Decolonizing the Musical Mind

A few weeks ago, I started re-reading Ngũgĩ wa Thiong’o’s “Decolonising the Mind: The Politics of Language in African Literature (1986) and for some reason this time reading it brought me back to the time when I quit playing the cello (right out of music school). A couple weeks ago, I mentioned here on my page, that I was slowly saying farewell to most Western Music (I’ll have to qualify that at another time). I mentioned some of those reasons in my latest blog post a couple months ago, and was in the middle of a couple of posts clarifying some things (one of which is this post).

The featured image above is from Chapter 1 of Ngũgĩ’s book a section devoted to illustrating the state of literature in Africa at the time by highlighting the some events from a conference on African Writers of English in Kampala in 1962. The featured image above has text that reads:

The discussions on the novel, the short story, poetry, and drama were based on extracts from works in English and hence they excluded the main body of work in Swahili, Zulu, Yoruba, Arabic, Amharic and other African languages. Yet, despite this exclusion of writers and literature in African languages, no sooner were the introductory preliminaries over than this Conference of ‘African Writers of English Expression’ sat down to the first item on the agenda:.’What is African Literature?’

The debate which followed was animated: Was it literature about Africa or about the African experience? Was it literature written by Africans? What about a non-African experience? What about a non-African who wrote about Africa: did his work qualify as African literature? What if an African set his work in Greenland: did that qualify as African literature? Or were African languages the criteria? OK: what about Arabic, was it not foreign to Africa? What about French and English, which has become African languages? What if an European wrote about Europe in an African language? If … if … if … this or that, except the issue: the domination of our languages and cultures by those of imperialist Europe: in any case there was no Fagunwa or Shabaan Robert or any writer in African languages to bring the conference down from the realms of evasive abstractions. The question was never seriously asked: did what we wrote qualify as African literature? The whole area of literature and audience, and hence of language as a determinant of both the national and class audience, did not really figure: the debate was more about the subject matter and the racial origins and geographical habitation of the writer.

These are some of the questions I’ve asked of music over the past three decades. I’ll probably relate personal examples elsewhere, but needless to say, I think music can tell stories (even if only in an indexical way) that contrasts with the kinds of narratives we’re used to in linguistic communication. When language is involved, the kind of story that the music can tell may or may not be congruent with the language narrative. Hell, the music may not be congruent with itself for that matter if the history of Orientalism in music is any indication.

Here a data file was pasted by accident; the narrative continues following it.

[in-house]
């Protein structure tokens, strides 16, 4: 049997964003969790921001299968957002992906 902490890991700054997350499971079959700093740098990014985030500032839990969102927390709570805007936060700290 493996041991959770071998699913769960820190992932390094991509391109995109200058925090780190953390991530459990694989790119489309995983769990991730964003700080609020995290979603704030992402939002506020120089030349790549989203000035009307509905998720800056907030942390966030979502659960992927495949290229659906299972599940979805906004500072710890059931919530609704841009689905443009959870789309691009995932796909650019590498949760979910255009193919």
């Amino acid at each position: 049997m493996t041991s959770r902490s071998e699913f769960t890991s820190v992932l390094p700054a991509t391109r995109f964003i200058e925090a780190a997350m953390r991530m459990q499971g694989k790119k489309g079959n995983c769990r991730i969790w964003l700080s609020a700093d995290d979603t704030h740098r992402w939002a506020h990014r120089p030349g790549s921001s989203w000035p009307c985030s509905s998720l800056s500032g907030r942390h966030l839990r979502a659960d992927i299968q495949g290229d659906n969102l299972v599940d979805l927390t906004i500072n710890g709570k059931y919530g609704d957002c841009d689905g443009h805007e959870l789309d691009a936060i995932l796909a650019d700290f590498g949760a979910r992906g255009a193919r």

As I say my more formal farewell to Western Music, I realize that’s kind of what I’ve been slowly building towards the past couple of years. My Hanuman: The Monkey King project; Raqs Maqom; Sulh; building my own Yaybahar; and other recent musical pursuits have just been naturally moving me away from musical styles indigenous the Western World. And that’s where the conundrum begins. To echo Ngũgĩ’s text and the questions from the African Literature conference (substituting “music” and “America” for “literature” and “Africa”):
  • Is it music about America or about the American experience?
  • Is it music written by Americans?
  • What about a non-American experience?
  • What about a non-America who composes American music: did his work qualify as American music?
  • What if an American composed an Arabic waslah or a new love song to be accompanied by the tsii” edo’a’tl (Apache fiddle): did that qualify as American music?
  • Or are contemporary American musical styles the criteria?

etc. etc. “the domination of our [American music(s)] by those of imperialist English [or European-American immigrants].

The world is far too diverse and we have far too much access to others musics. Most importantly (for the purposes of American culture), the White Euro/Anglo-American culture is slowly losing its majority status. It’s time to let other musics rightfully take their place as legitimate American music. There are more than enough people still privileging White Euro/Anglo-American music. I don’t need to be one of them. It’s time to decolonize my musical mind.


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